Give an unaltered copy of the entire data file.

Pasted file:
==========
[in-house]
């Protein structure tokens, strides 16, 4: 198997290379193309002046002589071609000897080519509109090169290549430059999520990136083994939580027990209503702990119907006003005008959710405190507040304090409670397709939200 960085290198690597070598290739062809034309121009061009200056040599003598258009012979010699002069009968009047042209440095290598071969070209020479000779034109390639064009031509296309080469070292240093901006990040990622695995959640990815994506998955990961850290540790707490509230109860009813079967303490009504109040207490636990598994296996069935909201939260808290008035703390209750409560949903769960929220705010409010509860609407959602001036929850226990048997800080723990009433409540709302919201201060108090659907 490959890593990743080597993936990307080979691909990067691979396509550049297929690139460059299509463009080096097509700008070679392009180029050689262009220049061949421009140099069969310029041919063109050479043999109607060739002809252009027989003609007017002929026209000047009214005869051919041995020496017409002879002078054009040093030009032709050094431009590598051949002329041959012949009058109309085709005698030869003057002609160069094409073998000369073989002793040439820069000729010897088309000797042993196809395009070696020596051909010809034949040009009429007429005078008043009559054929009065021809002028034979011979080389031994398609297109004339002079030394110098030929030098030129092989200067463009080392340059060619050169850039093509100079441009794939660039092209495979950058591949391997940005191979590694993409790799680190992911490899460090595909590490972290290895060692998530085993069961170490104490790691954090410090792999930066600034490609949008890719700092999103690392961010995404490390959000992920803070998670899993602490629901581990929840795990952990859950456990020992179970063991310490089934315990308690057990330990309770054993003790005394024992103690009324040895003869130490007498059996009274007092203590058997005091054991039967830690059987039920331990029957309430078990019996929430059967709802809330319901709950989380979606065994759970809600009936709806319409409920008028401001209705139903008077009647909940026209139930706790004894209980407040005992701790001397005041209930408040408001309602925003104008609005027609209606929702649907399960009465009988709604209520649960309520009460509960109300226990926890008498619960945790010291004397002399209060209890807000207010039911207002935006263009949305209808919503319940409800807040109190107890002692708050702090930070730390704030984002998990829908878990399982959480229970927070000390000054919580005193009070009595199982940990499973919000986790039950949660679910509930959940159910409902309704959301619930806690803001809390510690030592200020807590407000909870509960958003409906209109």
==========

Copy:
[in-house]
């Protein structure tokens, strides 16, 4: 198997290379193309002046002589071609000897080519509109090169290549430059999520990136083994939580027990209503702990119907006003005008959710405190507040304090409670397709939200 960085290198690597070598290739062809034309121009061009200056040599003598258009012979010699002069009968009047042209440095290598071969070209020479000779034109390639064009031509296309080469070292240093901006990040990622695995959640990815994506998955990961850290540790707490509230109860009813079967303490009504109040207490636990598994296996069935909201939260808290008035703390209750409560949903769960929220705010409010509860609407959602001036929850226990048997800080723990009433409540709302919201201060108090659907 490959890593990743080597993936990307080979691909990067691979396509550049297929690139460059299509463009080096097509700008070679392009180029050689262009220049061949421009140099069969310029041919063109050479043999109607060739002809252009027989003609007017002929026209000047009214005869051919041995020496017409002879002078054009040093030009032709050094431009590598051949002329041959012949009058109309085709005698030869003057002609160069094409073998000369073989002793040439820069000729010897088309000797042993196809395009070696020596051909010809034949040009009429007429005078008043009559054929009065021809002028034979011979080389031994398609297109004339002079030394110098030929030098030129092989200067463009080392340059060619050169850039093509100079441009794939660039092209495979950058591949391997940005191979590694993409790799680190992911490899460090595909590490972290290895060692998530085993069961170490104490790691954090410090792999930066600034490609949008890719700092999103690392961010995404490390959000992920803070998670899993602490629901581990929840795990952990859950456990020992179970063991310490089934315990308690057990330990309770054993003790005394024992103690009324040895003869130490007498059996009274007092203590058997005091054991039967830690059987039920331990029957309430078990019996929430059967709802809330319901709950989380979606065994759970809600009936709806319409409920008028401001209705139903008077009647909940026209139930706790004894209980407040005992701790001397005041209930408040408001309602925003104008609005027609209606929702649907399960009465009988709604209520649960309520009460509960109300226990926890008498619960945790010291004397002399209060209890807000207010039911207002935006263009949305209808919503319940409800807040109190107890002692708050702090930070730390704030984002998990829908878990399982959480229970927070000390000054919580005193009070009595199982940990499973919000986790039950949660679910509930959940159910409902309704959301619930806690803001809390510690030592200020807590407000909870509960958003409906209109």